‘The Lady Vanishes’, directed by Diarmuid Lawrence for the BBC, is the third adaptation of Ethel Lina White’s 1936 novel ‘The Wheel Spins’. You may already be familiar with Hitchcock’s classic film adaptation, but this newer version is based much more on the original novel than Hitchcock’s mystery rom-com.
Iris Carr, played by Tuppence Middleton, is a deeply unlikeable and somewhat naïve socialite who has little grasp of the real world (during the film she states that she believes herself to be “always safe” due to a square-shaped mark on her hand). After staying overnight at a hotel with friends in the Balkans, where the group is largely looked down on by other guests for their drunken and disorderly antics, Iris decides to stay on herself for an extra night. When she decides to leave she gets to the train station only to realise that the hotel never booked her a seat. She manages to get a seat using a monetary bribe, and after suffering from suspected heat stroke at the station ends up sitting next to Miss Froy (Selina Cadell), a likeable but talkative older woman who Iris does not have the patience to endure. She falls asleep, but when she wakes up Miss Froy is gone and no one else on the train seems to acknowledge her existence. Iris knows that something is up, and so sets off to find out exactly what is being hidden from her.
There’s some very good acting in this film and some faces that may seem familiar, such as Tom Hughes as the charming Max Hare, and Gemma Jones as the gossip-prone Rose Floodporter. Although Iris is difficult to relate to in the beginning I had grown to like her by the end of the film - her inherently selfish traits don’t exactly disappear, but she’s easier to warm to and has a lot more substance than previously thought. It’s a shame that the other characters aren’t developed so well, really. Max is one exception, but I’d liked to have found out a bit more about the other passengers, as it would have helped the plot to not feel quite so linear.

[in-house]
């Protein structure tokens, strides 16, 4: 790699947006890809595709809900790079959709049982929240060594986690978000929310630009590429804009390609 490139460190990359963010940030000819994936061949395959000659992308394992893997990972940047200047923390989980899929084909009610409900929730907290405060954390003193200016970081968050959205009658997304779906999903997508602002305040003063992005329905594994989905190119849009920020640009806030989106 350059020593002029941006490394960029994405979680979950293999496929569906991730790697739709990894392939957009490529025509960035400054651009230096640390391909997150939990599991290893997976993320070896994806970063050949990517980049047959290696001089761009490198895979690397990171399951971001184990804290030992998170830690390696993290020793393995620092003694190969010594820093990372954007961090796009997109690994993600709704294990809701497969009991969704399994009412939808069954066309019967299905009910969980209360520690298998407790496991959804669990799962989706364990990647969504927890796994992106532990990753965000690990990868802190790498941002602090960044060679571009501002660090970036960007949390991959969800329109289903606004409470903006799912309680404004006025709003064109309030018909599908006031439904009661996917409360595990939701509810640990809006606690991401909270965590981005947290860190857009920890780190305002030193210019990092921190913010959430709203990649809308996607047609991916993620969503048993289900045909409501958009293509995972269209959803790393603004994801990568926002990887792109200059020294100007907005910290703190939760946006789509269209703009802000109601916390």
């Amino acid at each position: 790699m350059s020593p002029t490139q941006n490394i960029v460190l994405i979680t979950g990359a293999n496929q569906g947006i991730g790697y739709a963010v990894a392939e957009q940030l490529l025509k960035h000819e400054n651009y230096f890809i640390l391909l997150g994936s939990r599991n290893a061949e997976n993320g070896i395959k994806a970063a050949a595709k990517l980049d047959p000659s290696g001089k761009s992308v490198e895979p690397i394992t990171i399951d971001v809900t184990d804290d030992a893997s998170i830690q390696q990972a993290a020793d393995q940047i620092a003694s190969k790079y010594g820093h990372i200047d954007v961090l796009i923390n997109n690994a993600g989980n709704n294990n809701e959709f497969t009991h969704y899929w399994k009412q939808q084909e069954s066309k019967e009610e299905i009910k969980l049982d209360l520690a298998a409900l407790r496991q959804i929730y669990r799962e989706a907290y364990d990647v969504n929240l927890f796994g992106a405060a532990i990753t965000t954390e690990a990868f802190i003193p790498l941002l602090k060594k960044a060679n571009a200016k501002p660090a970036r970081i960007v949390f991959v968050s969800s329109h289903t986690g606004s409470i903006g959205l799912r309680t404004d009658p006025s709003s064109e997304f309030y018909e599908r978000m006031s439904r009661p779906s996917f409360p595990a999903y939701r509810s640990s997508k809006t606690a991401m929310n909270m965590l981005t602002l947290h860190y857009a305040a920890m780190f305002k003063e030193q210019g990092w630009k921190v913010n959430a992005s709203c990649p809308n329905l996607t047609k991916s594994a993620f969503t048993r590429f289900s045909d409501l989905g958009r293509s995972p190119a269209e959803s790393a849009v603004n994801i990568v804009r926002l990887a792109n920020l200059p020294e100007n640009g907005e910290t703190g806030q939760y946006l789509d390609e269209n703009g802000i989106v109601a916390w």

I also felt that the music wasn’t done as well as it could have done and actually detracted from the story in parts – there seems to be a lot of focus on building the suspense, yet it comes across as mildly comical as it’s just so overdone. The film would have worked better had the suspense been delivered through the visuals and the plot, and not just an excessive amount of overbearing crescendos.
These weren’t the biggest issues though – the real problem that stopped it from being on a par with Hitchcock’s adaptation was that, despite it being a mystery, there was no mystery about it. We’d already seen Iris drink tea with Miss Froy previously, and so as an audience knew that she was real. Yes, it could have been a trick, but it didn’t feel like the story was going to lean that way. The plot still remained engaging as we learnt the reasons behind each character’s cover-up of the truth, and it was hard not to feel Iris’s frustration as each response made her look even more incompetent. There just wasn’t enough to detract from the fact that we already knew what was going to happen.
This most recent adaptation of ‘The Wheel Spins’ gives it a good shot, but just doesn’t live up to Hitchcock’s far more memorable version from 1938.
The Lady Vanishes at CeX
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